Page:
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It may not be generally known that all wellregulated roads employ a certain number of men as track walkers, whose constant duty it is to patrol every inch of the road and report the slightest irregularity of rails, road-bed, etc. On this particular night the track-walker's lantern had gone out, and the only expedient he could think of was to throw a stone through the cab window. I have often shuddered to think of what the consequences might have been had not his aim been a true one.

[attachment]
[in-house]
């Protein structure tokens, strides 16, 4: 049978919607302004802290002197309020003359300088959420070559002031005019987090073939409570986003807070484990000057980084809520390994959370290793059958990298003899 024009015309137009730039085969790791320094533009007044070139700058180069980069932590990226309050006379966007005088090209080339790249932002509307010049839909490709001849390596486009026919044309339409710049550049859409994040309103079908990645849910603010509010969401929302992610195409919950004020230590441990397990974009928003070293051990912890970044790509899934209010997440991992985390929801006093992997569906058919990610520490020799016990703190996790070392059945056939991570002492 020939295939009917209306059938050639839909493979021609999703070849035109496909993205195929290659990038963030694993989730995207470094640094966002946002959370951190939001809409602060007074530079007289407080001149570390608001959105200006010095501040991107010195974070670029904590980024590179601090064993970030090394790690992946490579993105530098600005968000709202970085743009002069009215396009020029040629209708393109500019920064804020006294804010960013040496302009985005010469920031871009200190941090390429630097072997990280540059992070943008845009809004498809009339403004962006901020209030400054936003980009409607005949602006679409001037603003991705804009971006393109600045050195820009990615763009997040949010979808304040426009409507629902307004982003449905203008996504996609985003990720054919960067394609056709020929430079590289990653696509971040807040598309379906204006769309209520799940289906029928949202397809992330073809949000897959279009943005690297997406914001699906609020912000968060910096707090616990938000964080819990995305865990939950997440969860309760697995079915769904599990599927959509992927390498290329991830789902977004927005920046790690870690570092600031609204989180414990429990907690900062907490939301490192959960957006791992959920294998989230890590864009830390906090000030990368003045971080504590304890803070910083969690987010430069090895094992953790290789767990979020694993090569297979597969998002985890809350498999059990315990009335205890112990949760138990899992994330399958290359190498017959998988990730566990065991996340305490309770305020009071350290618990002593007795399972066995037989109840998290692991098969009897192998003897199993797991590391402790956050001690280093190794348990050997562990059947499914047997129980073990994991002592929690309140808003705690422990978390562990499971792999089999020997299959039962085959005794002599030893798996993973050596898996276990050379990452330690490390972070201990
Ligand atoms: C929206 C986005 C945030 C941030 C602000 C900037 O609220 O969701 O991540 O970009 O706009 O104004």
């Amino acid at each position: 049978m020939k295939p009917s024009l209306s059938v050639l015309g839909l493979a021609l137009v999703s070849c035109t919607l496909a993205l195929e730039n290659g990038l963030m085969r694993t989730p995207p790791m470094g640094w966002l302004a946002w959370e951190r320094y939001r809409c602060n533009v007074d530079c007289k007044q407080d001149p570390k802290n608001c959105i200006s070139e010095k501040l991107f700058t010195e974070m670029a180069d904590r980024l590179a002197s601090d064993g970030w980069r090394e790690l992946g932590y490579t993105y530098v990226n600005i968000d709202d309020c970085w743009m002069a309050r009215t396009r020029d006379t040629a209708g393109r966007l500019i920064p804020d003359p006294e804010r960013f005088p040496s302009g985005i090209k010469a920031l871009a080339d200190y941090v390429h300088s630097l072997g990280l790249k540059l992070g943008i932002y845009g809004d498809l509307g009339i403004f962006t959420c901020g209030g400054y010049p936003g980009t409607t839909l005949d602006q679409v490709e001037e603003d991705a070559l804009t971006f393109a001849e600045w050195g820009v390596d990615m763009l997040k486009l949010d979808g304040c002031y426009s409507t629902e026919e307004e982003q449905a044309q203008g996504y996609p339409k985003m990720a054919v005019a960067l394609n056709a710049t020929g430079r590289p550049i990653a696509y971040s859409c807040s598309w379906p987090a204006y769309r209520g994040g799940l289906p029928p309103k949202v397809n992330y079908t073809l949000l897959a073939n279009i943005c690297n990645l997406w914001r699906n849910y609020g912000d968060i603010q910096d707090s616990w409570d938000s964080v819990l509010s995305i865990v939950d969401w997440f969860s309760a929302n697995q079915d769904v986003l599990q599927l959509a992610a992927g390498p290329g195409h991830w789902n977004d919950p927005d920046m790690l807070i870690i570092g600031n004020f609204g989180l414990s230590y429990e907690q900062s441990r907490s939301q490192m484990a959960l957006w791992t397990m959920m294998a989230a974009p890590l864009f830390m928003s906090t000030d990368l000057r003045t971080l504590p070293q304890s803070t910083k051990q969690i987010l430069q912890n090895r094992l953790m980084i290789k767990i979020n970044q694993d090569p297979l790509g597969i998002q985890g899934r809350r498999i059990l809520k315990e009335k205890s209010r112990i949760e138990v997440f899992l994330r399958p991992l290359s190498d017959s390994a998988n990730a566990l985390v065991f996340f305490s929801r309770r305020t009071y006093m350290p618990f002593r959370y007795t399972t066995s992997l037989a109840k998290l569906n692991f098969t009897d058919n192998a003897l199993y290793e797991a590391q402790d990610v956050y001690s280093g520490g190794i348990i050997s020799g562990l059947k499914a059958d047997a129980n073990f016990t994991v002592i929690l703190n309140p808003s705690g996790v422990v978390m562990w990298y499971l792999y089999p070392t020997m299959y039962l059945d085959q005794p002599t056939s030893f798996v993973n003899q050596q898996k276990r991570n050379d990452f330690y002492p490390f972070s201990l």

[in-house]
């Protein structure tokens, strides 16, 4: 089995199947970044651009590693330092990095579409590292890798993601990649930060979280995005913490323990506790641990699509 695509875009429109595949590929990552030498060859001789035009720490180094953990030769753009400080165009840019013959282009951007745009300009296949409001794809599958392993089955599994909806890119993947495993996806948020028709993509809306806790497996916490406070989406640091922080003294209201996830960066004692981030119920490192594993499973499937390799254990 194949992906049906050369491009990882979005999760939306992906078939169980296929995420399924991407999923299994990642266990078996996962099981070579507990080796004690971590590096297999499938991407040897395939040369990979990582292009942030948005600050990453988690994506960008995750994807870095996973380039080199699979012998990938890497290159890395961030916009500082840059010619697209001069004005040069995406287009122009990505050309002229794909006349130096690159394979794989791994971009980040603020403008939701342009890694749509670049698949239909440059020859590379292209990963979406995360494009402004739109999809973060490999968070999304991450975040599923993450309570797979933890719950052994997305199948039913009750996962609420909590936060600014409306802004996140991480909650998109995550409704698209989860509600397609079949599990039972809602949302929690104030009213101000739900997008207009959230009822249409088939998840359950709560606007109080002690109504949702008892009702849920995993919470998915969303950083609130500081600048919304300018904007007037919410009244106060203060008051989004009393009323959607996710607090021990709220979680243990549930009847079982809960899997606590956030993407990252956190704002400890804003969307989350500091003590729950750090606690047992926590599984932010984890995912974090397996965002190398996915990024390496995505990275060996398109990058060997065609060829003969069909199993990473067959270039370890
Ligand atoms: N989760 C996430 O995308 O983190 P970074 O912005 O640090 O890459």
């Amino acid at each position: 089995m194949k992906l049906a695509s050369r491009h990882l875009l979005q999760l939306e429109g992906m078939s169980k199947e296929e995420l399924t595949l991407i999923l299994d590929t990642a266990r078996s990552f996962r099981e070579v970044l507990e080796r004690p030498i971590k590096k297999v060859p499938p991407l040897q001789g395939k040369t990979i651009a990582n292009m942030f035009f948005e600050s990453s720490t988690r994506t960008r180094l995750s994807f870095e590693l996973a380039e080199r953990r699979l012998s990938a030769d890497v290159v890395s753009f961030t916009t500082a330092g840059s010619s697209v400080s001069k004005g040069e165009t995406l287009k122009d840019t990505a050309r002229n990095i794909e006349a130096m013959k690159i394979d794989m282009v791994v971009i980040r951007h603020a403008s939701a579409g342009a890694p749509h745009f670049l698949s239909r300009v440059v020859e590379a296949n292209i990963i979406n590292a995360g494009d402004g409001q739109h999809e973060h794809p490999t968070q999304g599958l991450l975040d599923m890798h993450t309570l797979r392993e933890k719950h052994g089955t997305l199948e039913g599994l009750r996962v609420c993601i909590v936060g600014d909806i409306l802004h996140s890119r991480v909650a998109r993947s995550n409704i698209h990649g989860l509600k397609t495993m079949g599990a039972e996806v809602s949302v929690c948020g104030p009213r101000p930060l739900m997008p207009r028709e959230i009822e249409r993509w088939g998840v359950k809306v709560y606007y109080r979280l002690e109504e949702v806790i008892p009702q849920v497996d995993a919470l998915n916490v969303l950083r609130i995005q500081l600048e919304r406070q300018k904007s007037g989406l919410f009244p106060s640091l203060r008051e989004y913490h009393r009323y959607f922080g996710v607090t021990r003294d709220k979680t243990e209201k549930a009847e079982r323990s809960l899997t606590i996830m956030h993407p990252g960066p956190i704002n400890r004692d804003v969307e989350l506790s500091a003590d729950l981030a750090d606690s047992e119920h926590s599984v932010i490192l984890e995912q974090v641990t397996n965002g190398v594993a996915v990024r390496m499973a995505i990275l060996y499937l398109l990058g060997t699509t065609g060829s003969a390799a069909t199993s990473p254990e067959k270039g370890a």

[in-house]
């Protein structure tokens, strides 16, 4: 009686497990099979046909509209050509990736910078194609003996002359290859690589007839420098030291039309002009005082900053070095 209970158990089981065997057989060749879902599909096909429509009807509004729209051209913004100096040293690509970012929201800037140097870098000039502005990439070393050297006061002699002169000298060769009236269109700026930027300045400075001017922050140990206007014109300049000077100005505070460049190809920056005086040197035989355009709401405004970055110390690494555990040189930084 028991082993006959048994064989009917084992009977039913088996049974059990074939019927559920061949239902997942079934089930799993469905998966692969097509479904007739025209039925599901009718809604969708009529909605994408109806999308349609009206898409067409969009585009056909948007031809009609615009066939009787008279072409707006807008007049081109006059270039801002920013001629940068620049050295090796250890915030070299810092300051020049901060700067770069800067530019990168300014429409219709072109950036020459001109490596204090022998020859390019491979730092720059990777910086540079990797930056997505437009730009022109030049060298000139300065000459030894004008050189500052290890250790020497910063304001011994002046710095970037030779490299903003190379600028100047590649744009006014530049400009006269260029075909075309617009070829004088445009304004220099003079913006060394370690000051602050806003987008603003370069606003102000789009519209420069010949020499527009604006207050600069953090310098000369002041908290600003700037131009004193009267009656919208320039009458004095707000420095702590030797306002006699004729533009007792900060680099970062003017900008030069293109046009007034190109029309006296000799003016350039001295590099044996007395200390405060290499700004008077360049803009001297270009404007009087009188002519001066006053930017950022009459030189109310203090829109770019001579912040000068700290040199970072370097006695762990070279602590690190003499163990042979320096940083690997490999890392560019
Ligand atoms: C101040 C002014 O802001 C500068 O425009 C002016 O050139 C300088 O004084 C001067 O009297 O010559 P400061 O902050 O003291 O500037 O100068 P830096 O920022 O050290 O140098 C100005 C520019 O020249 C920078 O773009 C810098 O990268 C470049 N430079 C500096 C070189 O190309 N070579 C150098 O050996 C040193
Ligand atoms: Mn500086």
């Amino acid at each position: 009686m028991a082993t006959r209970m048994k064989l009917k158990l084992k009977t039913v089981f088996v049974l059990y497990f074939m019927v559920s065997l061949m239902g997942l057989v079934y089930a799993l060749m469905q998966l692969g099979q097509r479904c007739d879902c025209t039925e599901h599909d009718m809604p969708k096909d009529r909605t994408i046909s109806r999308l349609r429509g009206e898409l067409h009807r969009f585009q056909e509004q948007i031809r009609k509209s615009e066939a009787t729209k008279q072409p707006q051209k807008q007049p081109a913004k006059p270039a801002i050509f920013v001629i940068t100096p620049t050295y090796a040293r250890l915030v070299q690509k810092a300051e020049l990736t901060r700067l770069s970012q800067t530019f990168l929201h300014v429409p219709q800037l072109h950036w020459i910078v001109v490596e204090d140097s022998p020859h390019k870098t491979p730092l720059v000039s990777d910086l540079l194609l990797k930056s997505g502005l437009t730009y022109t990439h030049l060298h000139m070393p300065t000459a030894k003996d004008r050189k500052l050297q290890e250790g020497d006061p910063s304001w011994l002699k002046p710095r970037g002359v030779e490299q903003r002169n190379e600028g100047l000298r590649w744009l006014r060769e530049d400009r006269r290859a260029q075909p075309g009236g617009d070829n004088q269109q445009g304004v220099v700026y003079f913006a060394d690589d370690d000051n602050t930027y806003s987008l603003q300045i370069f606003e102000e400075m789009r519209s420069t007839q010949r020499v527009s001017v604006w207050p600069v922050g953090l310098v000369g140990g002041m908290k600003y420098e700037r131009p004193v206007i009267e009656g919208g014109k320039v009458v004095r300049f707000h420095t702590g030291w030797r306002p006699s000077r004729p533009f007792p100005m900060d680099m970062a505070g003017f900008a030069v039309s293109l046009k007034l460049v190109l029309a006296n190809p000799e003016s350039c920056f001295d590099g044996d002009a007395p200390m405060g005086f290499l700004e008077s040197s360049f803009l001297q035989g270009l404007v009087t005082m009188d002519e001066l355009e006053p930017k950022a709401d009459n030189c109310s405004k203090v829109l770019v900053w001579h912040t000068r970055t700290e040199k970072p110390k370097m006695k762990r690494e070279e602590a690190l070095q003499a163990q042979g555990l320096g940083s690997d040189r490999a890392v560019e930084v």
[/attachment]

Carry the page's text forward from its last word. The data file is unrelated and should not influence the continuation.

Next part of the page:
On another occasion, while going into Clinton, Iowa, with the biggest show I ever owned, we were running about twenty miles an hour, when the locomotive jumped the track and struck a tree. The shock threw all the cars of that section on their ends. The Mississippi River was on one side of us and a springy hill on the other. Here in this narrow place stood the cars, laden with animals of all kinds. It was truly an awful situation. We began to break up the cars in order to extricate the poor dumb brutes. We were compelled to hitch ropes about the horses' necks and pull them out, only to find perhaps that their legs were broken or that they were other-